Comparison of bone age in small-for-gestationalage children vs appropriate-for-getational-age children

Paediatrica Indonesiana. 2010;50(2):73-9 DOI 10.14238/pi50.2.2010.73-9


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Journal Title: Paediatrica Indonesiana

ISSN: 0030-9311 (Print); 2338-476X (Online)

Publisher: Indonesian Pediatric Society Publishing House

Society/Institution: Indonesian Pediatric Society

LCC Subject Category: Medicine: Pediatrics

Country of publisher: Indonesia

Language of fulltext: English

Full-text formats available: PDF



Lionardus Edward (Padjadjaran University, Hasan Sadikin General Hospital)
Sjarif Hidajat Effendi (Padjadjaran University, Hasan Sadikin General Hospital)
Djatnika Setiabudi (Padjadjaran University, Hasan Sadikin General Hospital)


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Time From Submission to Publication: 24 weeks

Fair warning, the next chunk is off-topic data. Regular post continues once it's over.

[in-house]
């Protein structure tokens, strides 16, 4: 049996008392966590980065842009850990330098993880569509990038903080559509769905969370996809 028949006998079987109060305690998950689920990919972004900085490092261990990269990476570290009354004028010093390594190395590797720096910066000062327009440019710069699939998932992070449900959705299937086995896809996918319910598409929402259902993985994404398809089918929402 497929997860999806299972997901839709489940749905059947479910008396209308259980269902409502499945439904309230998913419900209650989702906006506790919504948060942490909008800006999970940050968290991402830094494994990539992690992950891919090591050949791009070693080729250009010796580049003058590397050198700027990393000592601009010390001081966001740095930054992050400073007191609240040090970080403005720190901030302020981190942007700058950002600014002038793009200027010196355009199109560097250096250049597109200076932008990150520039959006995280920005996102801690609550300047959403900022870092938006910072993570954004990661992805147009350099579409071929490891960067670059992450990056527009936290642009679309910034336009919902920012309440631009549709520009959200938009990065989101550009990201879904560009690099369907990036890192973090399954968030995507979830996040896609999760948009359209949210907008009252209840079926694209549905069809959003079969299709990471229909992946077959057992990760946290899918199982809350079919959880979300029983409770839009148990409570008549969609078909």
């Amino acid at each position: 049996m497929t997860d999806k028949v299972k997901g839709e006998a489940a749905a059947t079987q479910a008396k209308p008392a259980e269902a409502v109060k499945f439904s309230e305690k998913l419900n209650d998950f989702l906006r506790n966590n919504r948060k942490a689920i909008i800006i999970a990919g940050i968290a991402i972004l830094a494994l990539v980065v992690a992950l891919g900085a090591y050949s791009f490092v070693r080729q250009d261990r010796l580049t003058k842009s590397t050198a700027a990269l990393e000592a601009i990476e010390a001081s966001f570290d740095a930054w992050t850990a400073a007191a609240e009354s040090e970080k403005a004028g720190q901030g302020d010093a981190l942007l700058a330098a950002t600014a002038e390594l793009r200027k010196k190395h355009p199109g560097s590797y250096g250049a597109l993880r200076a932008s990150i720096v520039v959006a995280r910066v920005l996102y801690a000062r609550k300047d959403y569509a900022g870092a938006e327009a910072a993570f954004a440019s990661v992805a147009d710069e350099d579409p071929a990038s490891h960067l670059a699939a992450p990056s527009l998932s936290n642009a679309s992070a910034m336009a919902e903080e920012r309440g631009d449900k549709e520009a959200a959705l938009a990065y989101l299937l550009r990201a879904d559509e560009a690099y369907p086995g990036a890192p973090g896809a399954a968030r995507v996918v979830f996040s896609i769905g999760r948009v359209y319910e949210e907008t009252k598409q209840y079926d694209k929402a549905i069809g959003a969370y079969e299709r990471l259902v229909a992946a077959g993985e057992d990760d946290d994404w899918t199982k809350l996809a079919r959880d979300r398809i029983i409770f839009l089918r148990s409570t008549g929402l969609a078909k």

Abstract | Full Text

BackgroundAbout 10-15% small-for-gestational-age children are in higher risk for having linear growth retardation due to growth hormone-insulin like growth factor 1 axis defect (GH-IGF 1) which causes bone age delay.ObjectivesTo compare bone age in 24-36 month old children born small-for-gestational-age (SGA) to that in children born appropriate-for-gestational-age (AGA).MethodsA cross-sectional study was conducted in Hasan Sadikin General Hospital, Bandung, from January to April 2009.Subjects consisted of50 healthy children of 24-36 months old (25 children born at term, SGA, 25 children born at term, AGA). We compared the appropriateness and delay of bone age between the two groups. ResultsMean bone age in the SGA group was 20.8 (SD 7.7) months, and in the AGA group was 25.7 (SD 7.1) months (P=0.022). Mean bone age deficit was -10.5 (6.5) months in the SGA group and -5.5 (SD 5.7) months in the AGA group (P=0.009). The prevalence ratio was 1.77 (95% CI: 1.19–2.62). Bone age delay was found to be higher in children born SGA than that in children of the other group (23 vs 13). On the contrary, appropriate bone age was found more in children born AGA (12 vs 2) (P=0.002).Conclusion Bone age delay in 24-36 months old children born small-for-gestational-age was found to be higher than in those born appropriate-for-gestational-age.